Learning from hydrological models’ challenges: A case study from the Nelson basin model intercomparison project
Tricia A. Stadnyk,
A. R. Bajracharya,
Bryan A. Tolson,
Helen C. Shen,
James R. Craig,
Shane G. Wruth,
Stephen J. Déry,
Henry David Venema,
Journal of Hydrology, Volume 623
Intercomparison studies play an important, but limited role in understanding the usefulness and limitations of currently available hydrological models. Comparison studies are often limited to well-behaved hydrological regimes, where rainfall-runoff processes dominate the hydrological response. These efforts have not covered western Canada due to the difficulty in simulating that region’s complex cold region hydrology with varying spatiotemporal contributing areas. This intercomparison study is the first of a series of studies under the intercomparison project of the international and interprovincial transboundary Nelson-Churchill River Basin (NCRB) in North America (Nelson-MIP), which encompasses different ecozones with major areas of the non-contributing Prairie potholes, forests, glaciers, mountains, and permafrost. The performance of eight hydrological and land surface models is compared at different unregulated watersheds within the NCRB. This is done to assess the models’ streamflow performance and overall fidelity without and with calibration, to capture the underlying physics of the region and to better understand why models struggle to accurately simulate its hydrology. Results show that some of the participating models have difficulties in simulating streamflow and/or internal hydrological variables (e.g., evapotranspiration) over Prairie watersheds but most models performed well elsewhere. This stems from model structural deficiencies, despite the various models being well calibrated to observed streamflow. Some model structural changes are identified for the participating models for future improvement. The outcomes of this study offer guidance for practitioners for the accurate prediction of NCRB streamflow, and for increasing confidence in future projections of water resources supply and management.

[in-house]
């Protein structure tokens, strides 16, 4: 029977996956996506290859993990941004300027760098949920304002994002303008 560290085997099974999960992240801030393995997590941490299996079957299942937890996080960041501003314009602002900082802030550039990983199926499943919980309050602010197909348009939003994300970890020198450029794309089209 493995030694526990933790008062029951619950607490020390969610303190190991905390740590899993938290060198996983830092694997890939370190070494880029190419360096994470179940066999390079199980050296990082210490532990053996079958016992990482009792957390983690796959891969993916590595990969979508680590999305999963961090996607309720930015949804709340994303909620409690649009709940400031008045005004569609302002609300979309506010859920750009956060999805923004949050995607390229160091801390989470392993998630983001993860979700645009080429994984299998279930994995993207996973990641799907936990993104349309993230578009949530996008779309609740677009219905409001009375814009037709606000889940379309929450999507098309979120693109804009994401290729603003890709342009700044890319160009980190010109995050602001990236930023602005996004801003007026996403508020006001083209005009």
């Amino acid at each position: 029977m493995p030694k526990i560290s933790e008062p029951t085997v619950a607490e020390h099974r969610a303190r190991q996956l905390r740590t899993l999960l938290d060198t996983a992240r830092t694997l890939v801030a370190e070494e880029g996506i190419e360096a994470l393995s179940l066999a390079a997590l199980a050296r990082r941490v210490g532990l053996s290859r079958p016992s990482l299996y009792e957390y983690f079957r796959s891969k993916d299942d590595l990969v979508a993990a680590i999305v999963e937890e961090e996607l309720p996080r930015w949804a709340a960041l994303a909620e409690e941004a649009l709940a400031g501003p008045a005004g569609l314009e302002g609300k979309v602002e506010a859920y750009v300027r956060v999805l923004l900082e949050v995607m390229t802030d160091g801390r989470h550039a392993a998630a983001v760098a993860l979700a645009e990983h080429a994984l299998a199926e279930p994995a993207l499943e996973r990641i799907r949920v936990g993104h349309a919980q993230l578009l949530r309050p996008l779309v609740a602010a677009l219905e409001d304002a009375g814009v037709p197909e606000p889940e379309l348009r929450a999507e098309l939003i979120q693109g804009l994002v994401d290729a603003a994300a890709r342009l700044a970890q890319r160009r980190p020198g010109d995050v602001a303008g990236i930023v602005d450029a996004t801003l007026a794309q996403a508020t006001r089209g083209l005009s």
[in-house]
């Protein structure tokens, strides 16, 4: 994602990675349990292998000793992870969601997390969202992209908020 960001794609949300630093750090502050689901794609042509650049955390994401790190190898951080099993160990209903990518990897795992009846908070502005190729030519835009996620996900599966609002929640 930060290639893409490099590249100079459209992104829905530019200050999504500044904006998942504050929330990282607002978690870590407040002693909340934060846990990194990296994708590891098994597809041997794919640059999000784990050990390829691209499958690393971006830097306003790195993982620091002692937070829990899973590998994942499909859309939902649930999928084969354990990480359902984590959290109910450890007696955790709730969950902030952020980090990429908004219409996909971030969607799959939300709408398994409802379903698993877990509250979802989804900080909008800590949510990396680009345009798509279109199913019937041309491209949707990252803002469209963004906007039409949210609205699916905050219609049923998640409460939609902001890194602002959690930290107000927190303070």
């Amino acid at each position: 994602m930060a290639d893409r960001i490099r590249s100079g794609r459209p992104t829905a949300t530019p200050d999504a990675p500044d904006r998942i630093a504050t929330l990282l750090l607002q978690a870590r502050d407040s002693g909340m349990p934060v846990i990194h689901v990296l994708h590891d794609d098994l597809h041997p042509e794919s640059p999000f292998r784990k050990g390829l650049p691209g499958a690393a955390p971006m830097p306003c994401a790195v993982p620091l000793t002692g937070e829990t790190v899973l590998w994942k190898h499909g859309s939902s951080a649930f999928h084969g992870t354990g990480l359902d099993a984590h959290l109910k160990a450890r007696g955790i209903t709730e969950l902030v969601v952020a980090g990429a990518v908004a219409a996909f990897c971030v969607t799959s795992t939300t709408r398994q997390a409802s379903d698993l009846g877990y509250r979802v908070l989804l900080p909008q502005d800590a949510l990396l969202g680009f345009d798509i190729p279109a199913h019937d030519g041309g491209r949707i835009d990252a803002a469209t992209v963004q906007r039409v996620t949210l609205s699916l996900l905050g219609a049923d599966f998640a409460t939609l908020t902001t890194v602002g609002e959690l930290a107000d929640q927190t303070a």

Abstract This study develops a novel reservoir regulation routine, incorporated into a continental-scale hydrologic model in the Nelson, Churchill, Yenisey, Ob, and Lena basins. This regulation routine is integrated into the Hydrological Predictions for the Environment (HYPE) hydrologic model, used for continental-scale applications. Applying this daily timestep regulation routine at 19 reservoirs in the Arctic Ocean watershed, performance is shown to improve upon the reservoir regulation currently available in the HYPE model when testing outflow and storage Nash Sutcliffe Efficiencies (NSEs). Improvements stem from intra-annually variable storage rule curves and a variety of stage-dependent outflow functions, improving simulation skill (median NSE increases of 0.18 over 21 reservoir outflow records and 0.49 over 19 reservoir storage records). This new, reservoir regulation routine is suitable for continental-scale modelling by deriving varying, rather than fixed, threshold water surface levels and associated outflow rules in a programmatic way for multiple reservoirs.
ABSTRACTThis study evaluates the 1981–2010 spatiotemporal differences in six available climate datasets (daily total precipitation and mean air temperature) over the Lower Nelson River Basin (LNRB)...